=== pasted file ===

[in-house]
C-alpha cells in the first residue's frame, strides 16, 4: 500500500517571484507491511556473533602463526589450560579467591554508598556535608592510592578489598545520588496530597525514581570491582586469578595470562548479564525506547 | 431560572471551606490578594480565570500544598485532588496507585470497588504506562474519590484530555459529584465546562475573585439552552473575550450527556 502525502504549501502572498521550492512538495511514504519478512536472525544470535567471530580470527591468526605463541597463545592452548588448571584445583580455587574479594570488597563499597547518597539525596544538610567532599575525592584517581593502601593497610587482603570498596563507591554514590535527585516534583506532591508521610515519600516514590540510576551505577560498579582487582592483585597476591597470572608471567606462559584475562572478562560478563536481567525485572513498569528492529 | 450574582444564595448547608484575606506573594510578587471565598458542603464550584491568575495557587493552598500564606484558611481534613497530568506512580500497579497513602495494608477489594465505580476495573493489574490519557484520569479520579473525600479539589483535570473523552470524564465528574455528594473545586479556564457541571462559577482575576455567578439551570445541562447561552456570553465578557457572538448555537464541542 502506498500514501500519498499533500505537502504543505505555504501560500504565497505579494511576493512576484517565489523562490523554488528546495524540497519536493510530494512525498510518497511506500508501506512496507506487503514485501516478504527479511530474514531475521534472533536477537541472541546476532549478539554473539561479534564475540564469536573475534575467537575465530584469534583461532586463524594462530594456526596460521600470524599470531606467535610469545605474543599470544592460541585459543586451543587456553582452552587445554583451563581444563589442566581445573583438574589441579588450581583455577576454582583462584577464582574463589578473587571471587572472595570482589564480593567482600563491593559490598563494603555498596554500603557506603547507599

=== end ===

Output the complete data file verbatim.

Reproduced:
[in-house]
C-alpha cells in the first residue's frame, strides 16, 4: 500500500517571484507491511556473533602463526589450560579467591554508598556535608592510592578489598545520588496530597525514581570491582586469578595470562548479564525506547 | 431560572471551606490578594480565570500544598485532588496507585470497588504506562474519590484530555459529584465546562475573585439552552473575550450527556 502525502504549501502572498521550492512538495511514504519478512536472525544470535567471530580470527591468526605463541597463545592452548588448571584445583580455587574479594570488597563499597547518597539525596544538610567532599575525592584517581593502601593497610587482603570498596563507591554514590535527585516534583506532591508521610515519600516514590540510576551505577560498579582487582592483585597476591597470572608471567606462559584475562572478562560478563536481567525485572513498569528492529 | 450574582444564595448547608484575606506573594510578587471565598458542603464550584491568575495557587493552598500564606484558611481534613497530568506512580500497579497513602495494608477489594465505580476495573493489574490519557484520569479520579473525600479539589483535570473523552470524564465528574455528594473545586479556564457541571462559577482575576455567578439551570445541562447561552456570553465578557457572538448555537464541542 502506498500514501500519498499533500505537502504543505505555504501560500504565497505579494511576493512576484517565489523562490523554488528546495524540497519536493510530494512525498510518497511506500508501506512496507506487503514485501516478504527479511530474514531475521534472533536477537541472541546476532549478539554473539561479534564475540564469536573475534575467537575465530584469534583461532586463524594462530594456526596460521600470524599470531606467535610469545605474543599470544592460541585459543586451543587456553582452552587445554583451563581444563589442566581445573583438574589441579588450581583455577576454582583462584577464582574463589578473587571471587572472595570482589564480593567482600563491593559490598563494603555498596554500603557506603547507599